external shot after Jasmine gets knocked over and you see ambulance and police going past, people panicking, and the beginnings of chaos, but I cut it. Yours makes the third suggestion about the
mother calling as she's crossing the road, I'll see how that plays out.
Simon Olivier (Tuesday, 04 June 2019 13:32)
There's a nice irony skirting around the edges of this... and almost a Black Mirror-type of premise as to the girl's phone causing her demise... I think - particularly as your script uses less than
the two pages - you could perhaps flesh out the characters a little more. Something to make Jasmine stand out a little more at the start, perhaps. And it might be more ironic if, instead of mother
and daughter being very close, as they seem to be from the messages that are sent, there could be some conflict between them, that is then belittled by the bigger impact of the world ending.... I
also agree with comments above about the ending... it seems that in such a situation, emergency services would be too stretched to get to Jasmine so quickly, and also how would Miriam know they were
for Jasmine, unless the accident takes place right outside their home? I also didn't get that Miriam didn't know about the impending doom; as the news was on, I assumed that she'd been watching it...
maybe you could make that the point... Miriam knows nothing about the impact coming, and has received a terrified message from Jasmine (who does know about it), which makes little sense to her... she
tries to get hold of her daughter and in doing so, causes her demise.... plenty to work with in what you've written I think!
(Lastly, I think two lines of 'tick. tock... etc.' might be overkill.... we get very quickly that Miriam is waiting. ;-) )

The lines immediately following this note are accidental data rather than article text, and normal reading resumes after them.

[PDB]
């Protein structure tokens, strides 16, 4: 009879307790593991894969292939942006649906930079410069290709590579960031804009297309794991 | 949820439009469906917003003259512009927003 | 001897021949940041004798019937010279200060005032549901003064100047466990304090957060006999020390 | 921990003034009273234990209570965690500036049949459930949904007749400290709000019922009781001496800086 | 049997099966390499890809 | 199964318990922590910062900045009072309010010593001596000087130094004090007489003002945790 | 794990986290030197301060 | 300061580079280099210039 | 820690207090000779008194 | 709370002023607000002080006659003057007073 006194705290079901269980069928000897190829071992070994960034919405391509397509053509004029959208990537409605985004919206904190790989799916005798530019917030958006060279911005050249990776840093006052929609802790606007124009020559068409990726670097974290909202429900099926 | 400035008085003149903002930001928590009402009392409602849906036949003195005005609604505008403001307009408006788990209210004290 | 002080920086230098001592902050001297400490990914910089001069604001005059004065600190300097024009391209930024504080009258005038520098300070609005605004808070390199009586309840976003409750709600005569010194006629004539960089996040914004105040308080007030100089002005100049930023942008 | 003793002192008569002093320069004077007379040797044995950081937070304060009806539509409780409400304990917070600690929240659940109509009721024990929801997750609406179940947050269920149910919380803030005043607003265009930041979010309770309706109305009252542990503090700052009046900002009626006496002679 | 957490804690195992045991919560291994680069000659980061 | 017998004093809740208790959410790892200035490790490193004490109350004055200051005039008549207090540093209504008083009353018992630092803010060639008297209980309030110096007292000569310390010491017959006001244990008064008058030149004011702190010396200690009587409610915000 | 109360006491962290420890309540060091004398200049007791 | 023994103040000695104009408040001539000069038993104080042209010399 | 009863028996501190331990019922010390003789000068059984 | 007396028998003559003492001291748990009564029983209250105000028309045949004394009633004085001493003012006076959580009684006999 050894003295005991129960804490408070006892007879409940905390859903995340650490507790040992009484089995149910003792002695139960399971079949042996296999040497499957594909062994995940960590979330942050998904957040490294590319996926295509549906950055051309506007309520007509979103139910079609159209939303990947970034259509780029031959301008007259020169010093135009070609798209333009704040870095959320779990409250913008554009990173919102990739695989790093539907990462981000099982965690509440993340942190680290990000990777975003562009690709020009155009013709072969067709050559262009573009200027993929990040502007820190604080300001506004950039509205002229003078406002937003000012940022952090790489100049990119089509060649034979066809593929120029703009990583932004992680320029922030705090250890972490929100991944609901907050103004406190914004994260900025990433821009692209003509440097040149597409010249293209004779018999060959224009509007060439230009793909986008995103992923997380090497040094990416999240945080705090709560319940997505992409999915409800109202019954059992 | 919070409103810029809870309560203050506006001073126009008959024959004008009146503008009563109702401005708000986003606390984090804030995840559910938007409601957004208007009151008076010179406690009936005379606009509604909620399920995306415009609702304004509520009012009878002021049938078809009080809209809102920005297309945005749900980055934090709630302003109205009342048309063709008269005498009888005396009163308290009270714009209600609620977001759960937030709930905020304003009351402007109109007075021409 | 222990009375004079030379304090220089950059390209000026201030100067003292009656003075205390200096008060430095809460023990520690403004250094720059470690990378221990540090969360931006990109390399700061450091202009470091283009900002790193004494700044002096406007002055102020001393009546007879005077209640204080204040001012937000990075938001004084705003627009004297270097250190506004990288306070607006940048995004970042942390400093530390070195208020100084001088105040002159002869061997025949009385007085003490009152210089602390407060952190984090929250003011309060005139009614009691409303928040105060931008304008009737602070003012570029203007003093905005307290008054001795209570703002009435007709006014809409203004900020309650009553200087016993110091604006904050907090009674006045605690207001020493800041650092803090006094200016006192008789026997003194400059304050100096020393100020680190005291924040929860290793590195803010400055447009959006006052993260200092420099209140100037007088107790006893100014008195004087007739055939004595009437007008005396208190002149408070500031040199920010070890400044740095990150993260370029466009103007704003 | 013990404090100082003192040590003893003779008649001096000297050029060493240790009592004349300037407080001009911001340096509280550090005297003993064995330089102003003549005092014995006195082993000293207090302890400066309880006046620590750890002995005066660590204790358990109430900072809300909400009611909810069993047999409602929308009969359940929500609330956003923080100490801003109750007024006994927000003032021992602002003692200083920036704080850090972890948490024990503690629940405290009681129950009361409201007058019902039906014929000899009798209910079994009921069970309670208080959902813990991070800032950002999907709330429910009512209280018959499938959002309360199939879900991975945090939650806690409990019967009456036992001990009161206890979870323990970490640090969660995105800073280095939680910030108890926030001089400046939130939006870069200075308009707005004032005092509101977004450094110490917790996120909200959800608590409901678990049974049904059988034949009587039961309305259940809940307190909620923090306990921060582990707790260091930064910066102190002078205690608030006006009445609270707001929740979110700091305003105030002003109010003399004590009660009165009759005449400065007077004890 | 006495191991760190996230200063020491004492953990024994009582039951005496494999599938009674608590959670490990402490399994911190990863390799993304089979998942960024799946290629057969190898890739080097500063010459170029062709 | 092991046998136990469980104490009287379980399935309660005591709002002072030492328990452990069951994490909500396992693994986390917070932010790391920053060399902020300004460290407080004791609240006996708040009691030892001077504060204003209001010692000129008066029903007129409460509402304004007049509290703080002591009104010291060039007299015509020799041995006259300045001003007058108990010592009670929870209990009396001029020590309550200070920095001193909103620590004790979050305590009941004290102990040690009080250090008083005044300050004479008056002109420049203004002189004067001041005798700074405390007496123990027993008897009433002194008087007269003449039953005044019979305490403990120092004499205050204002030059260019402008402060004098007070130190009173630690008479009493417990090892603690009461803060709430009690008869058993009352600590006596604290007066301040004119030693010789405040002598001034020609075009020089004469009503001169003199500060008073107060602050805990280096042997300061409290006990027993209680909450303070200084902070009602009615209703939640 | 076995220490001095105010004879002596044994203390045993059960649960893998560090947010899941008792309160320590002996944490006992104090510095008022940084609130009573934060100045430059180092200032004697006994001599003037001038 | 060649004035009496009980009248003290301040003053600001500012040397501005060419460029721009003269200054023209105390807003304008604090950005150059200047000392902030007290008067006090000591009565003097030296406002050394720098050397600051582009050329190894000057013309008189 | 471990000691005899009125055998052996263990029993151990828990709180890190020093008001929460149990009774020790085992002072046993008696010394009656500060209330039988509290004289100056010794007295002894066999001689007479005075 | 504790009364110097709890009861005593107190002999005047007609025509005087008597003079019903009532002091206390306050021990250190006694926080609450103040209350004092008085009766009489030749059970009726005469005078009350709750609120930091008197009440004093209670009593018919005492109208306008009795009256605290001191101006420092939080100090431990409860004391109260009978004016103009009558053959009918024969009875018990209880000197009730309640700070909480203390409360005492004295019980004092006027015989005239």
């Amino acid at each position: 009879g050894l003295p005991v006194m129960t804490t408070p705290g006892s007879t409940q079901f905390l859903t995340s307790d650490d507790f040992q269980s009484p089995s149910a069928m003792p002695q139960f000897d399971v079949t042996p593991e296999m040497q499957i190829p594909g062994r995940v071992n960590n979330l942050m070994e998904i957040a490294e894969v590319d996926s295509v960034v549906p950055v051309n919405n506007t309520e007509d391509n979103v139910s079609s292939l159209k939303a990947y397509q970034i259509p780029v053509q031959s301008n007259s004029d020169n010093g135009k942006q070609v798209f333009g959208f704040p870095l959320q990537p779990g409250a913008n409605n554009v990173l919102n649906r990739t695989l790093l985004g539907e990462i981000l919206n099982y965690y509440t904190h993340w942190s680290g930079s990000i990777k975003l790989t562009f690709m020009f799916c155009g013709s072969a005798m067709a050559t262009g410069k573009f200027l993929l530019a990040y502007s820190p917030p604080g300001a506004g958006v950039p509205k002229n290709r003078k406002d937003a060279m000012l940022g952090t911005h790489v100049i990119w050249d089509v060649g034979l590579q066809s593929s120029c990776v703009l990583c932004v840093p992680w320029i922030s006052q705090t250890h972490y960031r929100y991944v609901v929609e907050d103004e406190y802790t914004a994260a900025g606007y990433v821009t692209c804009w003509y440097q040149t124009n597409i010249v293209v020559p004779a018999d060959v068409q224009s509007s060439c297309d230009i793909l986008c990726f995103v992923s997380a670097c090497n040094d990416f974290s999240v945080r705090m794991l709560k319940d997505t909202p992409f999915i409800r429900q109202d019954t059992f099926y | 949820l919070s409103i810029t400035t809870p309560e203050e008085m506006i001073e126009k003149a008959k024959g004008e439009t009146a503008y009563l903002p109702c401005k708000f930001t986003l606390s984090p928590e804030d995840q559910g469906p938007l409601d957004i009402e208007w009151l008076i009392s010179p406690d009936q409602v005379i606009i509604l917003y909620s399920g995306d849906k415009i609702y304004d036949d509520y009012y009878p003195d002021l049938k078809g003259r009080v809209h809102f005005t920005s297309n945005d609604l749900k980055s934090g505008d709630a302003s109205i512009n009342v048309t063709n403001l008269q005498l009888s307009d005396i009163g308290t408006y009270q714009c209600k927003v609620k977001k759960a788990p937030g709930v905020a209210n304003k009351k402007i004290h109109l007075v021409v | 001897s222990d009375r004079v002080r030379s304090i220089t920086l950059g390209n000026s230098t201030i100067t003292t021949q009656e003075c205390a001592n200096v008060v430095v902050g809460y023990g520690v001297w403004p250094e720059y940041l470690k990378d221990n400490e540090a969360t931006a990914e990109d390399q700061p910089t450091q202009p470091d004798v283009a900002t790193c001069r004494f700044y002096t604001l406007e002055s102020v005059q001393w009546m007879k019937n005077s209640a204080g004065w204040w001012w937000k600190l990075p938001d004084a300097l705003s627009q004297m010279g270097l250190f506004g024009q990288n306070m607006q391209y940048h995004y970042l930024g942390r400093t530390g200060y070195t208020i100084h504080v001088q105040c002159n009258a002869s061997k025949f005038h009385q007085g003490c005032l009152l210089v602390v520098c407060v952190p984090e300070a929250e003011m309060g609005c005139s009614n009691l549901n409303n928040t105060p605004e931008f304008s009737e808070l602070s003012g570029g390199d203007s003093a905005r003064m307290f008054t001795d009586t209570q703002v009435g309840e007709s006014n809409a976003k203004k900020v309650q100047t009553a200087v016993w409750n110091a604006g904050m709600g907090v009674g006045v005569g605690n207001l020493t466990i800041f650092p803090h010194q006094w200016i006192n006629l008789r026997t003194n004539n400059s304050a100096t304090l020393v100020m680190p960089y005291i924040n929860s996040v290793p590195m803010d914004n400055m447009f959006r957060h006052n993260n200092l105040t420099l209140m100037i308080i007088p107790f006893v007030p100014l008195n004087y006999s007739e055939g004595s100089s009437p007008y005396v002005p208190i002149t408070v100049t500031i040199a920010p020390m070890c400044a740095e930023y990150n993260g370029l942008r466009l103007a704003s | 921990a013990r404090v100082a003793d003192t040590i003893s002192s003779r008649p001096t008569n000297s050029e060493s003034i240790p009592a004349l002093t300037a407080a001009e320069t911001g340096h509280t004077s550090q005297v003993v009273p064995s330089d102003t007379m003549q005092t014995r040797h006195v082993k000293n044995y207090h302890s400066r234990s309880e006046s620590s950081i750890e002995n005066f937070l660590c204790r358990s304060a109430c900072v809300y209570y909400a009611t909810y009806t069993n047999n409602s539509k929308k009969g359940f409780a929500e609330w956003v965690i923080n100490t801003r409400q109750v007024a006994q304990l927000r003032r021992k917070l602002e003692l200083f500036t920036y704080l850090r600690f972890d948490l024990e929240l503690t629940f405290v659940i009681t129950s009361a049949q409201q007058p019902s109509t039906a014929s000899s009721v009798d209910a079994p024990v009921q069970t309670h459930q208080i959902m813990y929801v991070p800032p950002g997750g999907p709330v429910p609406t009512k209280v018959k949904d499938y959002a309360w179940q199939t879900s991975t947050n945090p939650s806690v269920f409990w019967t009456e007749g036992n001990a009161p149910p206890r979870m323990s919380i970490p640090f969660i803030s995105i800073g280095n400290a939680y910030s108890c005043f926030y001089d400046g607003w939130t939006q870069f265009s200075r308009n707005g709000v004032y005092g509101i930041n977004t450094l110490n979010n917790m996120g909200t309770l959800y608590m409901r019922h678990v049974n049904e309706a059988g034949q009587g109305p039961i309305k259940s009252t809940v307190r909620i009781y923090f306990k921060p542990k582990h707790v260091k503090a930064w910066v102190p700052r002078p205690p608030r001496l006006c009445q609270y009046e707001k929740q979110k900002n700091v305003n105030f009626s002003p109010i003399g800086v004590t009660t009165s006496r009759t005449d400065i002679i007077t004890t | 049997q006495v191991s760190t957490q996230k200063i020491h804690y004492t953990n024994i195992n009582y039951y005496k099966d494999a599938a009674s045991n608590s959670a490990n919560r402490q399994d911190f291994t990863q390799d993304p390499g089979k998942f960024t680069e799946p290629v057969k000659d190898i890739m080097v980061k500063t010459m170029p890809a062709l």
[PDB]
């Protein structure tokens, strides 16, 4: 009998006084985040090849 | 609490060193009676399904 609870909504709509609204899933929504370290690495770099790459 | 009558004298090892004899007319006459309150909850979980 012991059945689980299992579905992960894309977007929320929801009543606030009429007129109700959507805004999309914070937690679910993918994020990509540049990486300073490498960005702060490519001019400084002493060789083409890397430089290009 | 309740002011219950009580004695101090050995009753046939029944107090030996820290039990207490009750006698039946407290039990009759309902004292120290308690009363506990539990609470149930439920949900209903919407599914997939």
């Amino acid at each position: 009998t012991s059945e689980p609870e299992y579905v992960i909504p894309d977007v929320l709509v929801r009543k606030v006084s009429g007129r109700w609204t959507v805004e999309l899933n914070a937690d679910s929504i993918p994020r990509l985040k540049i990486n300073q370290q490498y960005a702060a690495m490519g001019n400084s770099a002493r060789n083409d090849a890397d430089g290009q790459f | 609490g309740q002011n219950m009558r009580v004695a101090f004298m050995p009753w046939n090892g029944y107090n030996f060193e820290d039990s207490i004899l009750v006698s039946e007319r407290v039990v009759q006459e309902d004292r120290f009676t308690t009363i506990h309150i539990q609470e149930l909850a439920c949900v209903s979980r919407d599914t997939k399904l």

Thandi Lubimbi (Tuesday, 04 June 2019 14:43)
I really loved this. The bitter irony of losing a child before the inevitable end of the world is touching.
I also liked the every day ness of it.
My only criticism is that two lines of tick tock was a bit of a waste.
Other than that, a lovely story.
Harriet Riley (Tuesday, 04 June 2019 17:45)
Very funny dialogue that feels authentic. I love the build, and the fact that Greg gets to be right in the end.
That said, he was sad when he first walked onto the pub, maybe his transition to happiness needs to be a bit more nuanced, for example, perhaps he's shocked that they are hurting each other, then
just shakes his head and continues with his pork scratchings. Alternatively, maybe he is happy from the start because he has been proved right, and continues to be happy throughout (I am partial to
the later approach).
Also, the extremity of the violence feels a bit much. Why is there a baseball bat behind the bar? Why does she actually pick up the knife to make the threat? Maybe to make it feel less contrived, she
should be chopping limes, and he could have been playing baseball/cricket, so the violence doesn't come out of nowhere.
That said, you should absolutely keep the fight. It's such a good 'be carful what you wish for' message that mirrors what Greg has been going through as a profit of doom.
Harriet Riley (Tuesday, 04 June 2019 17:50)
OMG, I'm so sorry that comment was meant for a completely different script and I posted it to the wrong page. Please disregard, Josephine!
Jonathan (Wednesday, 05 June 2019 18:49)
This is a simple and delicately told piece that says quite a lot for its brief length! I like the tragedy of it. Even with a global event, the characters still face unrelated personal challenges. I
was a little confused by the heart sign on page two - is it by text or is she calling? I also agree with some of the comments above concerning the dialogue. Given the scale of the situation and the
limited time left, I feel the mother would be using her words a lot more carefully or may be at the other end of the spectrum and a lot less comprehensible. Something to think about for the next
draft at least!
Chris Aronsten (Monday, 10 June 2019 06:32)
I really like the way you are examining how dependent we are on technology, and how it works against us too. I think if you refine this irony in the next draft, it will really come together. For
example, Miriam is finally able to get through to Jasmin using iMessage, but the distraction of Jasmin reading the message causes the accident. Could be a really tight and potent one page script.